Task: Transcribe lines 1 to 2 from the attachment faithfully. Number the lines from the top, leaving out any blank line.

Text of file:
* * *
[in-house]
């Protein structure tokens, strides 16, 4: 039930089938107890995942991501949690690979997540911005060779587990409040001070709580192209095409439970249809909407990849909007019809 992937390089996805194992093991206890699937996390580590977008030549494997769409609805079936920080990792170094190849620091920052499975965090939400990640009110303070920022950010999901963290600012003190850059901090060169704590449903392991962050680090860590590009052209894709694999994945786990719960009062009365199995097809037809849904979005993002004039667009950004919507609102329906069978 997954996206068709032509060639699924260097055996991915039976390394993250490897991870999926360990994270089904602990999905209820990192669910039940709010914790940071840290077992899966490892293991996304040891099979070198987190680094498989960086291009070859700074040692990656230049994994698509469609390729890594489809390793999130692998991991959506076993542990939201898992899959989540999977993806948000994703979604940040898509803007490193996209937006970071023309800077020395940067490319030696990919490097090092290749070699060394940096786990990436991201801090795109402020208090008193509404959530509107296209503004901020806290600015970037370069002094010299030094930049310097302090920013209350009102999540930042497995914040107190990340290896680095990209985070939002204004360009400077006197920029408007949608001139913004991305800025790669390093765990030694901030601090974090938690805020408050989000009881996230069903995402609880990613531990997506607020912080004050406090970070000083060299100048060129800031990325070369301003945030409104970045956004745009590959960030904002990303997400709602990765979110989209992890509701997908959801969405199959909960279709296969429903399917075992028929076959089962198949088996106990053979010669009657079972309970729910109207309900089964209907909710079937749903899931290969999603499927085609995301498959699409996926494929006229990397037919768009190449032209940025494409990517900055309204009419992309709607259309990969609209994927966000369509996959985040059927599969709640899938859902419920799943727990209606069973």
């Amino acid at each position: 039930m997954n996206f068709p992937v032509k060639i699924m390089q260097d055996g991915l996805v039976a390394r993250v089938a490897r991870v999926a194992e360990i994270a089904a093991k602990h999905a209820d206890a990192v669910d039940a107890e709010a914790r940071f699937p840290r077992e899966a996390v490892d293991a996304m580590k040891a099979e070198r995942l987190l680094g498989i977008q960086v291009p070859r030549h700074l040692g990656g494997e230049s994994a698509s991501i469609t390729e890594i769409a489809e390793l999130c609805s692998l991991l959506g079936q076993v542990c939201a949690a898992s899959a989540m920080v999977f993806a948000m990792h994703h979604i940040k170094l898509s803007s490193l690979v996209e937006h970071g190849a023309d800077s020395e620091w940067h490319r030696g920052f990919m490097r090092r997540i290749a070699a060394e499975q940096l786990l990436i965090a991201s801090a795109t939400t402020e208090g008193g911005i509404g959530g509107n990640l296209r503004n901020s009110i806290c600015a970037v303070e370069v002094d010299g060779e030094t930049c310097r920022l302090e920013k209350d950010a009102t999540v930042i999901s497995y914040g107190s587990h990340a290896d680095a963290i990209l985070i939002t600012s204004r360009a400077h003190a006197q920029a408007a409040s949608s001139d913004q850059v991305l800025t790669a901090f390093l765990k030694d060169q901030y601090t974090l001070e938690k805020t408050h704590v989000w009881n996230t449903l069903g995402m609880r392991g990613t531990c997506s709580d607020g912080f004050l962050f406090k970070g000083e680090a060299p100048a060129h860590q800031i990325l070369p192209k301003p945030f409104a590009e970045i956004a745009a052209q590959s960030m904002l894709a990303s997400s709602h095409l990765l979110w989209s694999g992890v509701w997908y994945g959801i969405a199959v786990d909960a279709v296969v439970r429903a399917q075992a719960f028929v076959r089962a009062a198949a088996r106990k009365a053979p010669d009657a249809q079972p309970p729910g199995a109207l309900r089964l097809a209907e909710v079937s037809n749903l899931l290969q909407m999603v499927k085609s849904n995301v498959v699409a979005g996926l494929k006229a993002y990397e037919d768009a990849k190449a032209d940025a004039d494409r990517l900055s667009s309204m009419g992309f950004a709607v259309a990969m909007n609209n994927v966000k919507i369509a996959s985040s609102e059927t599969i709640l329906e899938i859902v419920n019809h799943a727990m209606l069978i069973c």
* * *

[in-house]
């Protein structure tokens, strides 16, 4: 039930089938107890995942991501949690690979997540911005060779587990409040001070709580192209095409439970249809909407990849909007019809 992937390089996805194992093991206890699937996390580590977008030549494997769409609805079936920080990792170094190849620091920052499975965090939400990640009110303070920022950010999901963290600012003190850059901090060169704590449903392991962050680090860590590009052209894709694999994945786990719960009062009365199995097809037809849904979005993002004039667009950004919507609102329906069978 997954996206068709032509060639699924260097055996991915039976390394993250490897991870999926360990994270089904602990999905209820990192669910039940709010914790940071840290077992899966490892293991996304040891099979070198987190680094498989960086291009070859700074040692990656230049994994698509469609390729890594489809390793999130692998991991959506076993542990939201898992899959989540999977993806948000994703979604940040898509803007490193996209937006970071023309800077020395940067490319030696990919490097090092290749070699060394940096786990990436991201801090795109402020208090008193509404959530509107296209503004901020806290600015970037370069002094010299030094930049310097302090920013209350009102999540930042497995914040107190990340290896680095990209985070939002204004360009400077006197920029408007949608001139913004991305800025790669390093765990030694901030601090974090938690805020408050989000009881996230069903995402609880990613531990997506607020912080004050406090970070000083060299100048060129800031990325070369301003945030409104970045956004745009590959960030904002990303997400709602990765979110989209992890509701997908959801969405199959909960279709296969429903399917075992028929076959089962198949088996106990053979010669009657079972309970729910109207309900089964209907909710079937749903899931290969999603499927085609995301498959699409996926494929006229990397037919768009190449032209940025494409990517900055309204009419992309709607259309990969609209994927966000369509996959985040059927599969709640899938859902419920799943727990209606069973």